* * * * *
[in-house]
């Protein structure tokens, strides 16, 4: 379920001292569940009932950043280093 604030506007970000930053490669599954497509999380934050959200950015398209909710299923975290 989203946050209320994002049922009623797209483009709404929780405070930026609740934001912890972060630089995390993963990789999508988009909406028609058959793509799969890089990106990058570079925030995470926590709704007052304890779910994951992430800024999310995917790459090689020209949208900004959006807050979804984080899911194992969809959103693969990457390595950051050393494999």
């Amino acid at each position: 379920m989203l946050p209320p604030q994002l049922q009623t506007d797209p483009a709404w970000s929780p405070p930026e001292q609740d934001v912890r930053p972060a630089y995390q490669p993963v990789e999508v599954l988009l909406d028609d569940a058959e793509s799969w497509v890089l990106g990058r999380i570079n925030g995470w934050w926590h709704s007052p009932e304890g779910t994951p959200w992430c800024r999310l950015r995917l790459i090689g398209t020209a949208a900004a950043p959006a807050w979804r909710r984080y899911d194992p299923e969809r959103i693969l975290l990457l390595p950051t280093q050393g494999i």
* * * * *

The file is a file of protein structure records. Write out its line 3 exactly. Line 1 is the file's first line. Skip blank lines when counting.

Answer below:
């Amino acid at each position: 379920m989203l946050p209320p604030q994002l049922q009623t506007d797209p483009a709404w970000s929780p405070p930026e001292q609740d934001v912890r930053p972060a630089y995390q490669p993963v990789e999508v599954l988009l909406d028609d569940a058959e793509s799969w497509v890089l990106g990058r999380i570079n925030g995470w934050w926590h709704s007052p009932e304890g779910t994951p959200w992430c800024r999310l950015r995917l790459i090689g398209t020209a949208a900004a950043p959006a807050w979804r909710r984080y899911d194992p299923e969809r959103i693969l975290l990457l390595p950051t280093q050393g494999i």